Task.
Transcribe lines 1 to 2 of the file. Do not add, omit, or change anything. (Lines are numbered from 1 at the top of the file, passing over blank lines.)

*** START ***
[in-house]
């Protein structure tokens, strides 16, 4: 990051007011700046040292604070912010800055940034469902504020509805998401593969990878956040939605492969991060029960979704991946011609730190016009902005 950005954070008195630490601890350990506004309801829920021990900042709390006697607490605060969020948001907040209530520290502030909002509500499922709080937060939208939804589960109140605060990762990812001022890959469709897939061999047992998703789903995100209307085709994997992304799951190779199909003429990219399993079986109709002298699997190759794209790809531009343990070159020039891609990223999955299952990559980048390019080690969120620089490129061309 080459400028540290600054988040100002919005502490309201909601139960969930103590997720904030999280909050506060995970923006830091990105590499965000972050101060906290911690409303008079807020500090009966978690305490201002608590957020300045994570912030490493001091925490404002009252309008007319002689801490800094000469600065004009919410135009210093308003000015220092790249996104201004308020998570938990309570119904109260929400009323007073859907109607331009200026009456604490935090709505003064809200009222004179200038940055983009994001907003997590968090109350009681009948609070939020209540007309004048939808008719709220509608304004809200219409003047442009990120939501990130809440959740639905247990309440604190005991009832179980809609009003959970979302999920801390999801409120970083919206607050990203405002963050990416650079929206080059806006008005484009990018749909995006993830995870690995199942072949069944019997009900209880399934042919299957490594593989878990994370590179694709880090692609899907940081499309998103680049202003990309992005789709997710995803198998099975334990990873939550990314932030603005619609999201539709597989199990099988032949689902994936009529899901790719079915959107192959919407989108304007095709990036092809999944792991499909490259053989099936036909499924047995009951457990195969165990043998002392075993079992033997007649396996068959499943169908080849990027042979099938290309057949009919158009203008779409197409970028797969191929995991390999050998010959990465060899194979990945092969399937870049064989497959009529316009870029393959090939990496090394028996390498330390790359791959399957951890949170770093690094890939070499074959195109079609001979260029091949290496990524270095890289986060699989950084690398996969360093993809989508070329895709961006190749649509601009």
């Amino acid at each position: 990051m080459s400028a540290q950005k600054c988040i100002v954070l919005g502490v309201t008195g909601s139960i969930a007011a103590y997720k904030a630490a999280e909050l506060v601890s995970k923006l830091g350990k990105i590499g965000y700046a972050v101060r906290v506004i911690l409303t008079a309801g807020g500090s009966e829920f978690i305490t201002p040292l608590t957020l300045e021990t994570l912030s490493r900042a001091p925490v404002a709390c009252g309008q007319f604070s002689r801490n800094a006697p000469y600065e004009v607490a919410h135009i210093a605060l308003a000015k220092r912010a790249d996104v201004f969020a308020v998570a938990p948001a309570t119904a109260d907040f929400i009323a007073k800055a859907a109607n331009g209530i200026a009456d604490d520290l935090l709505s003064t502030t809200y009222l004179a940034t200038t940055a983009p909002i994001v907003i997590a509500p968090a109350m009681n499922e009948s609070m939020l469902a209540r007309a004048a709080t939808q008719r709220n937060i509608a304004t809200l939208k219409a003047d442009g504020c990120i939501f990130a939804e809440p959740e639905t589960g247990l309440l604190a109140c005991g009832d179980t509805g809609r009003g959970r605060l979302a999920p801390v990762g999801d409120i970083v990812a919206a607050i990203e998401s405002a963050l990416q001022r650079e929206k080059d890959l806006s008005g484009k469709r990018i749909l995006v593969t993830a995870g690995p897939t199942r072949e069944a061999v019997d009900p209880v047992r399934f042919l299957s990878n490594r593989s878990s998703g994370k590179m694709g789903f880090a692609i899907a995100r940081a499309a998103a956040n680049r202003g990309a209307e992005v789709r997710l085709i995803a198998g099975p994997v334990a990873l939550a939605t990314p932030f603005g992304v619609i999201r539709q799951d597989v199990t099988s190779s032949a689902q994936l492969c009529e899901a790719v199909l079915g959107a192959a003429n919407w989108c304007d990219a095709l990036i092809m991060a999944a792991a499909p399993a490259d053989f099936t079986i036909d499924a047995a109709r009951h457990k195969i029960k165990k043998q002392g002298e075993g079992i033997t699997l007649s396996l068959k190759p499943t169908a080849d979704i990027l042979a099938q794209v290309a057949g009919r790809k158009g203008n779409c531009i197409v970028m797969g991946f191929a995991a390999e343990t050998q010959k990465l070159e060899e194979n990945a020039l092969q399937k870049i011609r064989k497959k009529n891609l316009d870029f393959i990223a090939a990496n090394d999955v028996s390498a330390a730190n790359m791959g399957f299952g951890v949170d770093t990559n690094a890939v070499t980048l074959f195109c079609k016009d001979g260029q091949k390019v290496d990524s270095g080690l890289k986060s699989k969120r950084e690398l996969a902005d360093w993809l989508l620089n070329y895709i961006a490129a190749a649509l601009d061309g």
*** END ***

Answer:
[in-house]
């Protein structure tokens, strides 16, 4: 990051007011700046040292604070912010800055940034469902504020509805998401593969990878956040939605492969991060029960979704991946011609730190016009902005 950005954070008195630490601890350990506004309801829920021990900042709390006697607490605060969020948001907040209530520290502030909002509500499922709080937060939208939804589960109140605060990762990812001022890959469709897939061999047992998703789903995100209307085709994997992304799951190779199909003429990219399993079986109709002298699997190759794209790809531009343990070159020039891609990223999955299952990559980048390019080690969120620089490129061309 080459400028540290600054988040100002919005502490309201909601139960969930103590997720904030999280909050506060995970923006830091990105590499965000972050101060906290911690409303008079807020500090009966978690305490201002608590957020300045994570912030490493001091925490404002009252309008007319002689801490800094000469600065004009919410135009210093308003000015220092790249996104201004308020998570938990309570119904109260929400009323007073859907109607331009200026009456604490935090709505003064809200009222004179200038940055983009994001907003997590968090109350009681009948609070939020209540007309004048939808008719709220509608304004809200219409003047442009990120939501990130809440959740639905247990309440604190005991009832179980809609009003959970979302999920801390999801409120970083919206607050990203405002963050990416650079929206080059806006008005484009990018749909995006993830995870690995199942072949069944019997009900209880399934042919299957490594593989878990994370590179694709880090692609899907940081499309998103680049202003990309992005789709997710995803198998099975334990990873939550990314932030603005619609999201539709597989199990099988032949689902994936009529899901790719079915959107192959919407989108304007095709990036092809999944792991499909490259053989099936036909499924047995009951457990195969165990043998002392075993079992033997007649396996068959499943169908080849990027042979099938290309057949009919158009203008779409197409970028797969191929995991390999050998010959990465060899194979990945092969399937870049064989497959009529316009870029393959090939990496090394028996390498330390790359791959399957951890949170770093690094890939070499074959195109079609001979260029091949290496990524270095890289986060699989950084690398996969360093993809989508070329895709961006190749649509601009």